1 April 2002
23 September 2013
27 March 2014
4 March 2014
17 July 2014
16 August 2013
The term 'white collar crime' was probably coined by the academic Edwin Sutherland in his 1939 address to the American Sociological Society as offences committed by persons of repute and high social standing in the course of their occupation.
In the UK the term carries strong connotations: fat cats in the dock for months-long trials involving thousands of documents in front of bemused jurors. White collar crime produced the first million-pound brief fees, thus creating a still pervasive sentiment that the only winners in what are often regarded as victimless crimes are the lawyers.
White collar crime caused the creation of a new investigating and prosecuting authority, the Serious Fraud Office (SFO), with an array of hawkish investigatory powers. Perhaps most profoundly, these crimes came to be viewed not simply as instances of high-level dishonesty, but as examples of control failures within companies, so leading to the various obligatory and voluntary codes on corporate governance.
But while white collar crime has had a deep and enduring effect on the UK's legal, regulatory and political thinking, the term is a straitjacket for those lawyers whose aim is to manage businesses and businesspeople's brushes with criminal law.
The first difficulty is that the term is essentially anthropological: it implies a human perpetrator. However, the majority of business crimes are committed by corporate entities and have long been regarded as regulatory, rather than criminal, offences. As a legal commentator once said, they are "offences where any element of stigma has been diluted to vanishing point". Some of the world's most respected companies have 'rap sheets' that would rival in length those of the professional criminal, but often their offences relate to environmental, health and safety, taxation or Companies Act transgressions. These tended to be strict liability offences, subject mostly to due diligence-type defences. In certain sectors, prosecutions for regulatory offences were regarded as a pretty easygoing business tax.
So what has changed? First, there is a widespread perception among regulators and policymakers that the current levels of enforcement and penalty have not operated as a sufficient deterrent. A good example is health and safety. A recent survey by the British Safety Council suggests that securing the health and safety of their staff and other individuals who come into contact with their undertaking is very far from being a high priority for UK directors. Would they continue to have such an attitude if all of their health and safety transgressions were investigated with a view to prosecution, and if on being prosecuted the company faced penalties that could threaten its existence? Despite the fact that 200-300 people die each year in workplace fatalities, there has been only a handful of successful prosecutions for corporate manslaughter. Plans to reform this most serious of business crimes to make it easier to secure prosecution is in part driven by a need to spell out to directors that the law will take the issue very seriously.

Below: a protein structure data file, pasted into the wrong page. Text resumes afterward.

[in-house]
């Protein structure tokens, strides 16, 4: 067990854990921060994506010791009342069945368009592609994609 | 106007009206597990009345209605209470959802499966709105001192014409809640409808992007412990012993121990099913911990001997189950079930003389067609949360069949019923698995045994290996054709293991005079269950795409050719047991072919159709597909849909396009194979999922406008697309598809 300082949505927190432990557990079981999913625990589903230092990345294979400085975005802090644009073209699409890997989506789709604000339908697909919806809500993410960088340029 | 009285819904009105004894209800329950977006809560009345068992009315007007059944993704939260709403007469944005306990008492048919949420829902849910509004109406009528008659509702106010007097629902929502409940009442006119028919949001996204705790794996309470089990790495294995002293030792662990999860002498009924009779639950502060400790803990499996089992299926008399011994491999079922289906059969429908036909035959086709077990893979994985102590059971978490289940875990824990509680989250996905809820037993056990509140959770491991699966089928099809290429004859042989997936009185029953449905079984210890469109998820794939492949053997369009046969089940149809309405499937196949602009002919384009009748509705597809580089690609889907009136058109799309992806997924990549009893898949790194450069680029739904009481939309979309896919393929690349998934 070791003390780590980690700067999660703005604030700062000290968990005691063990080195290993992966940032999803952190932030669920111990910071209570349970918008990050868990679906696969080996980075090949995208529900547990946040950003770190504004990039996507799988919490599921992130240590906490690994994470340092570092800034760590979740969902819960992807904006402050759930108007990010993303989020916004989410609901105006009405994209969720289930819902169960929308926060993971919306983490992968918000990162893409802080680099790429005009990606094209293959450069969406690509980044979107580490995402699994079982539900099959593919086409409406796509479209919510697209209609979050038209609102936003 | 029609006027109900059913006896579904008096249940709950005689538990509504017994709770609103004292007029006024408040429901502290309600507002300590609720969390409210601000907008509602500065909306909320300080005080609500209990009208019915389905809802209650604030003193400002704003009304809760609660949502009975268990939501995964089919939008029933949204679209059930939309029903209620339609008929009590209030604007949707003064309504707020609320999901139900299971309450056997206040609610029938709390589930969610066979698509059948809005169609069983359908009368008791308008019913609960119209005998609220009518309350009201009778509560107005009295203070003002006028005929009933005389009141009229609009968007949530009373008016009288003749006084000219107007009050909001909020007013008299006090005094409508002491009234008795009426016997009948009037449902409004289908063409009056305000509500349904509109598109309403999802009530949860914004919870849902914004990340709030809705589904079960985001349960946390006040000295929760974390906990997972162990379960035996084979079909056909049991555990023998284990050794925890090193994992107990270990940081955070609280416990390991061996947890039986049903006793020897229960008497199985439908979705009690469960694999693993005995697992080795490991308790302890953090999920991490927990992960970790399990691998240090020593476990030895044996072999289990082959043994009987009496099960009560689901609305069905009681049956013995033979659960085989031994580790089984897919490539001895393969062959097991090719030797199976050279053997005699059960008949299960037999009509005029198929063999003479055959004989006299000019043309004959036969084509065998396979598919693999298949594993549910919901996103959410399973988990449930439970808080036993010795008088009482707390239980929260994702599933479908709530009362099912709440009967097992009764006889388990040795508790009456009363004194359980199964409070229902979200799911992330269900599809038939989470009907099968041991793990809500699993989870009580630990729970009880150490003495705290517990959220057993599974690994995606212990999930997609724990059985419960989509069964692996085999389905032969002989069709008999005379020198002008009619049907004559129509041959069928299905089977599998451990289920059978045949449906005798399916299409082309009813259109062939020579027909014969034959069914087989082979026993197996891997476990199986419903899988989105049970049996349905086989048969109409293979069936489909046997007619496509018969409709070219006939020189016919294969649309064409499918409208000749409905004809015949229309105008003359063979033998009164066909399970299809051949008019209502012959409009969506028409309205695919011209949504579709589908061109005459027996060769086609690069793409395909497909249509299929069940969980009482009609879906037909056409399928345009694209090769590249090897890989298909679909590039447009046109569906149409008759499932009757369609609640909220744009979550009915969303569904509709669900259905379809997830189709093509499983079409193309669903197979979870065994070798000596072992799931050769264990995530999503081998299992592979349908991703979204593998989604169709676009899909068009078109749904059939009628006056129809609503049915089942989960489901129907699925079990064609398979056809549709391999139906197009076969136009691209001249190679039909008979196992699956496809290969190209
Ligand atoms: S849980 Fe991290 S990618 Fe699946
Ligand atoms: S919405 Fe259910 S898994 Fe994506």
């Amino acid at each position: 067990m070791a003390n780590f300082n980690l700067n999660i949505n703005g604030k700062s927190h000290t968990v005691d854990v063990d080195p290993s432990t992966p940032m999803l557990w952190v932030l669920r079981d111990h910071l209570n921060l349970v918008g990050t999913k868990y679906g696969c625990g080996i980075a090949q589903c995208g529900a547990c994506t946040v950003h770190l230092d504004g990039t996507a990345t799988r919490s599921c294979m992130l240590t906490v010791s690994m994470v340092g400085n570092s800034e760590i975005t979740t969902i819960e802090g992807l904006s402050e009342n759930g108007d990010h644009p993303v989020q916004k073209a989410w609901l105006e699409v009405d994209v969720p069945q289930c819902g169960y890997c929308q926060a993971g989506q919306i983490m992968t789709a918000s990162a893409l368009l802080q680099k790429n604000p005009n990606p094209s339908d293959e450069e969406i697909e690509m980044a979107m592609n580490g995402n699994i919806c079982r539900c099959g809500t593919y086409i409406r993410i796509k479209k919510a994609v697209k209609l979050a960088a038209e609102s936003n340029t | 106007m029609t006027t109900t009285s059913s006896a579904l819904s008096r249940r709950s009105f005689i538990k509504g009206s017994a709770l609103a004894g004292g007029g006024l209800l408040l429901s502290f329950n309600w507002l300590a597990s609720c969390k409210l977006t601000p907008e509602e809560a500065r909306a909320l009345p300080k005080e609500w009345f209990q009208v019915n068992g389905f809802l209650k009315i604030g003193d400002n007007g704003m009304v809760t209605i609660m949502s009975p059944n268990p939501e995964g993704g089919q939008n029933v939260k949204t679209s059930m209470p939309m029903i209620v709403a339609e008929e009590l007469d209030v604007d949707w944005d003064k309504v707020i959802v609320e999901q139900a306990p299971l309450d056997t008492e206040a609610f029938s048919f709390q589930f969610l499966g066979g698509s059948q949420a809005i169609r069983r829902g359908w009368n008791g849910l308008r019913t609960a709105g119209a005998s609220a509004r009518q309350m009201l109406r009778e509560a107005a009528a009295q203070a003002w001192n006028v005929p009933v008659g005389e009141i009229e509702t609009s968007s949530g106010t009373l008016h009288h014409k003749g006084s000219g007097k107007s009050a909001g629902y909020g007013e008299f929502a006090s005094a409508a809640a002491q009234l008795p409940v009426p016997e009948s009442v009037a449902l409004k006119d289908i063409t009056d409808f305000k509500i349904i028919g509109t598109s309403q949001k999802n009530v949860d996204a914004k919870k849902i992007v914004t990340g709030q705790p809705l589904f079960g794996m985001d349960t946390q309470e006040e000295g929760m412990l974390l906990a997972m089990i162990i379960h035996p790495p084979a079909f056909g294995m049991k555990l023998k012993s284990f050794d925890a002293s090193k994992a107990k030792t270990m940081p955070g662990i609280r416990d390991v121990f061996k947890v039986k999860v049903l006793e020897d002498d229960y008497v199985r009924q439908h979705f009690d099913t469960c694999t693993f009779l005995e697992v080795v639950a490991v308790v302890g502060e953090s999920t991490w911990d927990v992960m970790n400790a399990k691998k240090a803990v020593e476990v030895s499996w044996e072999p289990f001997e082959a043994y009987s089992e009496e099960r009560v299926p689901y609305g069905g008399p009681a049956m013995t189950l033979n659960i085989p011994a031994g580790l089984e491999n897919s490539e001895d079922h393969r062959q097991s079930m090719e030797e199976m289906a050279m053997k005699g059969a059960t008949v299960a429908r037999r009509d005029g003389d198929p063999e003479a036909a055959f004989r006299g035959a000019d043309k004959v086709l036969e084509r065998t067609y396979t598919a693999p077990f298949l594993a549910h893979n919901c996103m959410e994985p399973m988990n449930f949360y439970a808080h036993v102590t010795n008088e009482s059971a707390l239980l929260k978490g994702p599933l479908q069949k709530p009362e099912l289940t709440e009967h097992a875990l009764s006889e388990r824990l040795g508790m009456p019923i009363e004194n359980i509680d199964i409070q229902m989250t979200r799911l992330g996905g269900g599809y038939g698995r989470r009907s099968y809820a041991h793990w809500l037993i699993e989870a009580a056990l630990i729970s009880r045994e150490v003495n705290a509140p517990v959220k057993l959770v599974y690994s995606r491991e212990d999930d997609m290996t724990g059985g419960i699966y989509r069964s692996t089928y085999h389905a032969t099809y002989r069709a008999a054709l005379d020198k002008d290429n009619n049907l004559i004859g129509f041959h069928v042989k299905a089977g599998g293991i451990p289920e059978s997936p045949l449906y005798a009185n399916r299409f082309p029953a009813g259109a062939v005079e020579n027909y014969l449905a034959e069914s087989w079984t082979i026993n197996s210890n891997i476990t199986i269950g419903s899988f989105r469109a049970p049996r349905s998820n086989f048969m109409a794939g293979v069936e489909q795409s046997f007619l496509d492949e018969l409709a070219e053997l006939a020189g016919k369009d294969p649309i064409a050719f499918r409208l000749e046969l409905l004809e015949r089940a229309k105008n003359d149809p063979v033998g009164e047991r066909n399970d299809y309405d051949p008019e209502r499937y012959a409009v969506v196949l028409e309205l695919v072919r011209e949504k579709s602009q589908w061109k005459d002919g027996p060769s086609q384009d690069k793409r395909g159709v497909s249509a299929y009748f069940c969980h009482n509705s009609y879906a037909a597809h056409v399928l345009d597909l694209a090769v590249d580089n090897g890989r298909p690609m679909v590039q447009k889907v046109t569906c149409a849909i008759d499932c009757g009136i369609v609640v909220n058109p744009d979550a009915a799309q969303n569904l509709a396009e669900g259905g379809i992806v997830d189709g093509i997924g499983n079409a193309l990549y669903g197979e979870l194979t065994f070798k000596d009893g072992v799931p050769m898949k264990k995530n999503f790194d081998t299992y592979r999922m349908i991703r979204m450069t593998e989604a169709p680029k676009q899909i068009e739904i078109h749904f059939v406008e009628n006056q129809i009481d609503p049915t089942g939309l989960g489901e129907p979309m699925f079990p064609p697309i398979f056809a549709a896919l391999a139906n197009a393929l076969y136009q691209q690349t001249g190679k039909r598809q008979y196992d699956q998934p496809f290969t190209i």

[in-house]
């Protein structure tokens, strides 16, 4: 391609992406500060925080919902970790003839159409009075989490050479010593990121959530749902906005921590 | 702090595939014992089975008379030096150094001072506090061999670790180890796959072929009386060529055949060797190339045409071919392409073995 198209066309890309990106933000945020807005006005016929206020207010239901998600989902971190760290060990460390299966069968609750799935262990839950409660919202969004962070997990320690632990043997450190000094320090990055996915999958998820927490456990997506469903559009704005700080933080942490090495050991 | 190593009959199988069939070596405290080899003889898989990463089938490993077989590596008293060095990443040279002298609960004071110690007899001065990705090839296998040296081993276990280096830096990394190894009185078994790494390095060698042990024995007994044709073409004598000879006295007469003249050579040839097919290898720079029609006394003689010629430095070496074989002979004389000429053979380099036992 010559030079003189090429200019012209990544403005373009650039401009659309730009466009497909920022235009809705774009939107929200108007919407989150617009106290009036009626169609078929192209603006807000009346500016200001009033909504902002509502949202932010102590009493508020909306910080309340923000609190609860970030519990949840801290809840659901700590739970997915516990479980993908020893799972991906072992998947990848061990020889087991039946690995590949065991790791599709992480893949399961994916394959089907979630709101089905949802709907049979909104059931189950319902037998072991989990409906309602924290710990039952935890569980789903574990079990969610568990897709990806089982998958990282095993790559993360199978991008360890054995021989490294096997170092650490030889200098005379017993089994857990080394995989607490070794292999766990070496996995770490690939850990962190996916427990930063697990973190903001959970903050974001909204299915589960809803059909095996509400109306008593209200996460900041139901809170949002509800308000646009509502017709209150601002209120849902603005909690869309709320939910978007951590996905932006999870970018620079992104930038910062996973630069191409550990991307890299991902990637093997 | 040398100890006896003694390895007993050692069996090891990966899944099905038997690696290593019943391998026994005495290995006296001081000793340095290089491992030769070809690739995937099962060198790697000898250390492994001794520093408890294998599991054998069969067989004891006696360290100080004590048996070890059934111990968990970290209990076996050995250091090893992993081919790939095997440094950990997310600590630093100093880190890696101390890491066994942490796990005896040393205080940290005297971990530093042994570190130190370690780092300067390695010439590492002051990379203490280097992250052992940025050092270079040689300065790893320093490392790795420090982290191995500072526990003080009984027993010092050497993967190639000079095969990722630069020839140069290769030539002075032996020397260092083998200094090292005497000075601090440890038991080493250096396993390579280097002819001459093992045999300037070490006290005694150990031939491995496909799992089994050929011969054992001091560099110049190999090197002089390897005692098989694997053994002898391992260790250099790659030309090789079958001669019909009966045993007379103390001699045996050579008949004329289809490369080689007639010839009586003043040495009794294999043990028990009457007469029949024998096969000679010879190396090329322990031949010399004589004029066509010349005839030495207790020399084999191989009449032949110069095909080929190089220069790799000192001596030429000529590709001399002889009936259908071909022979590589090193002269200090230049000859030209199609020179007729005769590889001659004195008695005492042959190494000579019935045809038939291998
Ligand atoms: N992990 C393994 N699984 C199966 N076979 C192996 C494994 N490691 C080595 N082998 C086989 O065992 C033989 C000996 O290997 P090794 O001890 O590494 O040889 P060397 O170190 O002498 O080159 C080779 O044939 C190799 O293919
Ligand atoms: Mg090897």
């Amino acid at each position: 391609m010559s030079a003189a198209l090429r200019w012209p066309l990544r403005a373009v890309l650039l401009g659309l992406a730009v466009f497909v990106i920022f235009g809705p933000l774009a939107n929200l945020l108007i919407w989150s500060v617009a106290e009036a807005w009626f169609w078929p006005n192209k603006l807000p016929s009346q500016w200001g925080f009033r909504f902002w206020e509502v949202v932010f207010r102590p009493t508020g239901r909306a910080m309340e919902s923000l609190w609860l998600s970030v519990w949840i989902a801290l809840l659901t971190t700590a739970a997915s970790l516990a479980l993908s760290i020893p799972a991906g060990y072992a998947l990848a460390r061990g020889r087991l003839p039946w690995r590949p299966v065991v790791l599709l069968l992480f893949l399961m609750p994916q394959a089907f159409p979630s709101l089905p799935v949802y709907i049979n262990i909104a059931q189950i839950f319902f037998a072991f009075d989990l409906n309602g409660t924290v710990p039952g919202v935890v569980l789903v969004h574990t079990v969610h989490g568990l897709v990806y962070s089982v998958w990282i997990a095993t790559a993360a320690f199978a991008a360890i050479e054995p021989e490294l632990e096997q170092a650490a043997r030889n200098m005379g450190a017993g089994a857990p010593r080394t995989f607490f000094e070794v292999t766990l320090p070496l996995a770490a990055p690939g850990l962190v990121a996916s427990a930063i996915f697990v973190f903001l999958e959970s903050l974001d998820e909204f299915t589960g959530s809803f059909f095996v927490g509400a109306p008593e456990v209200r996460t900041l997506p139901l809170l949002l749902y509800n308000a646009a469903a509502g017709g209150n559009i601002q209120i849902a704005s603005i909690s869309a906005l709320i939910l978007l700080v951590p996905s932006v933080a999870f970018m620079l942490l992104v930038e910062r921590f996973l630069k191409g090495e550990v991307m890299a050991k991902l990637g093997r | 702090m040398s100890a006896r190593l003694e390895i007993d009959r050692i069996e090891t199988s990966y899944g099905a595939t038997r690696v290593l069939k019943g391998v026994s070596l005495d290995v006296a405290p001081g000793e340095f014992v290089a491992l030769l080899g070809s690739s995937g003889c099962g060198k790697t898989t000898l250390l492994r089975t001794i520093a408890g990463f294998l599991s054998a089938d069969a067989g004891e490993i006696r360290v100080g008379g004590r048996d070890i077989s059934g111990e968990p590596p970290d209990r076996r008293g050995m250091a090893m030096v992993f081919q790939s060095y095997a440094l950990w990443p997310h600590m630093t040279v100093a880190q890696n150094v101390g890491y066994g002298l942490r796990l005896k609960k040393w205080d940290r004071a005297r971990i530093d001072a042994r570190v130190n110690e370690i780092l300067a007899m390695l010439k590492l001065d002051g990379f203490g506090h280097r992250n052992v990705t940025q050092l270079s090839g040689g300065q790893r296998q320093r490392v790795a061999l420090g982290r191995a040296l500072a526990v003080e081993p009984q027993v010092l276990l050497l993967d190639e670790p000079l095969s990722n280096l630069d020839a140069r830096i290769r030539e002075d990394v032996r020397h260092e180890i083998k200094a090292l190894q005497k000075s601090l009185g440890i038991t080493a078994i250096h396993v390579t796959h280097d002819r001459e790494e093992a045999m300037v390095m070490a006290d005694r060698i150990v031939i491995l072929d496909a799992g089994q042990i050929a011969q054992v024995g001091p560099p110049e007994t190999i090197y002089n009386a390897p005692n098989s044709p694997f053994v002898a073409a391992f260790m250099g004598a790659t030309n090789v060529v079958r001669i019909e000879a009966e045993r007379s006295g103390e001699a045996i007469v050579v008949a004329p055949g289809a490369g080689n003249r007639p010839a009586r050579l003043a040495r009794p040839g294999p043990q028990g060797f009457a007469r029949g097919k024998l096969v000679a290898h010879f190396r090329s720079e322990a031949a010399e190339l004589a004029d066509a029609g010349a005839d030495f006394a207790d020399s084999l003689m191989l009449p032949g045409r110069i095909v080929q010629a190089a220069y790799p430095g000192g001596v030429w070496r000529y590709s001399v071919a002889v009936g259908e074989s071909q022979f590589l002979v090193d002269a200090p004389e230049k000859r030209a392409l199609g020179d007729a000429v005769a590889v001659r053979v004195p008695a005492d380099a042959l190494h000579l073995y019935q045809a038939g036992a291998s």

The second important factor driving a change in attitude is supply chain pressures. There will always be certain companies that genuinely subordinate most other commercial objectives to ensure that they comply with all relevant laws and regulations. Whether driven by trade union pressures, ethical investor concerns or simply by the moral outlook of the board, these companies want to ensure that their employees are reasonably safe, that their products or services are not misdescribed, that they do not distort markets and that they deal properly with any personal information they hold. Such companies have appreciated for some time that their plans can be scuppered if they use suppliers or subcontractors who do not have the same approach, so they regularly audit and check those suppliers to ensure their compliance. In such an environment, a supplier or contractor that has been convicted of a regulatory offence will find it very difficult to keep its clients. In a recent DLA survey, 50 per cent of the respondents were audited by their own customers for regulatory compliance, and around the same number audited their own suppliers and contractors.
Companies are also beginning to understand how disabling a criminal investigation can be. It is the directors and employees whose offices, and some times homes, are raided; who suffer the indignity of being interviewed under caution and/or compulsion interviews; and who experience the mounting and peculiar pressures that only being the subject of a criminal investigation can bring. At one time, white collar offences were regarded as victimless crimes.
Increasingly, the true victims are regarded as the innocent employees of the likes of Enron and Barings, who have lost their jobs through allegations that in no normal sense could they be said to be responsible for. The commission of regulatory offences is now well above the threshold of materiality for most companies.
A further difficulty with the term 'white collar crime' is that it implies criminal trials. However, criminal trials for serious frauds are few and far between: according to the SFO, only 24 were concluded in the year up to April 2001 and there were only eight the year before.
Businesspeople will regard the prospect of a criminal trial, at the very least, as a substantial failure of strategy, even if they are subsequently acquitted.